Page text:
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CHICAGO (AP) — A report highlighting persistent problems within Illinois' child welfare agency showed 123 children died in the past fiscal year despite having contact with the Department of Children and Family Services.
It was the highest number since the fiscal year ending in 2005, when the number was 139 deaths, according to annual reports released each January by the department's inspector general. The lowest it was during that that time was 84 in the fiscal year ending in 2010.
Of the 123 deaths in the fiscal year that ended last June, 24 were ruled homicides, 37 were accidental, 34 were natural, seven were suicide and 21 were undetermined.
The inspector general reviewed cases where children died despite having come in contact with DCFS in the 12 preceding months. The report cited ongoing and well-publicized issues including: children killed after the agency left them with abusive parents; a lack of foster homes for children whose first language isn't English; and children kept beyond medical necessity in psychiatric hospitals.
“We, Illinois, must do better,” said Meryl Paniak, acting inspector general in the report. “We need to do more to support families early on, before they get into deep trouble. But when families are broken, we need to act decisively to protect children."
The dense 384-page report made specific recommendations on individual cases and for the agency overall, which should “begin to analyze families in totality and in context, not focusing narrowly on the facts in the most recent hotline report,” according to the report.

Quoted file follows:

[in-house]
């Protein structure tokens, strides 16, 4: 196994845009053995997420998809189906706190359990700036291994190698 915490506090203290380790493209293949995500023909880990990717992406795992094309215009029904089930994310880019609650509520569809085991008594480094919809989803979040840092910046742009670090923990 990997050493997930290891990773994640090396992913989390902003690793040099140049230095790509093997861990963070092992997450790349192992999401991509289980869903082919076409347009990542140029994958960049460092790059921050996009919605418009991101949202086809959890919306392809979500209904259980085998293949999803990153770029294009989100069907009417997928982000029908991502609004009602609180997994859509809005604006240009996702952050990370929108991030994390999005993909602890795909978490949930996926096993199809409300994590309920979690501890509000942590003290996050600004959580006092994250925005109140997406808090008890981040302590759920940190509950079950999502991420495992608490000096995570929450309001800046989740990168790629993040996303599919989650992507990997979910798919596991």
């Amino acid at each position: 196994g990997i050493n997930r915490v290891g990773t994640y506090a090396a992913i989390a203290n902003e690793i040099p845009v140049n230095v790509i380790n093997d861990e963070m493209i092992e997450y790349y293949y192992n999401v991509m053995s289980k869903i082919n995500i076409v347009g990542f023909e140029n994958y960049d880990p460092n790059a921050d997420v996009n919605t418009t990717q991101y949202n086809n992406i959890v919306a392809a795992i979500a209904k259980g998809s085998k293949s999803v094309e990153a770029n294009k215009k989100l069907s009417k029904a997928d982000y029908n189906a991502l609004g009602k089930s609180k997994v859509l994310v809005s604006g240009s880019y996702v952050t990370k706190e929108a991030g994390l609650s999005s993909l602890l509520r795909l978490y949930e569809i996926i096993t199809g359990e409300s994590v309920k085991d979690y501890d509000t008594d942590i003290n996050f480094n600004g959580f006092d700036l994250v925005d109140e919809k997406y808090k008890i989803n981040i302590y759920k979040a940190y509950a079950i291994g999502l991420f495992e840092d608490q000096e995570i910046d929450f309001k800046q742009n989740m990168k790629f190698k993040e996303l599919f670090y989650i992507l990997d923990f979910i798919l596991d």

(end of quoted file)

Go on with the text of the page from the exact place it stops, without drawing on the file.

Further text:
Paniak noted the case of a 5-year-old suburban Chicago boy, Andrew “A.J.” Freund, who died despite having a long history of contact with the agency. He was found last year beaten to death in a shallow grave not far from the family's Crystal Lake home. His parents have been charged with murder, a federal lawsuit has been filed and two state employees have been fired amid an ongoing internal investigation.
Paniak said investigators “ignored the parents' long history of addiction'' and the case highlights ”opportunities DCFS missed to strengthen viable families.''
The inspector general concluded there wasn't a single answer to address the agency's issues, but proposed a set of fixes, including more training, strong supervision of front-line workers and manageable caseloads.
Agency officials agreed with several case recommendations in the report and have said DCFS has been decimated by years of budget cuts under previous administrations. Recently, they've pointed to an expansion of simulation training and the hiring of hundreds of new employees under Gov. J.B. Pritzker, who took office a year ago.
Agency spokesman Jassen Strokosch said Monday that the agency's leadership has been restructured since an outside review of the agency in response to child deaths was made public in May.
“Overhauling the department and reversing long-standing problems in the child welfare system won’t happen overnight, but we are making dramatic improvements and we are deeply committed to getting this right,” Strokosch said in a statement.
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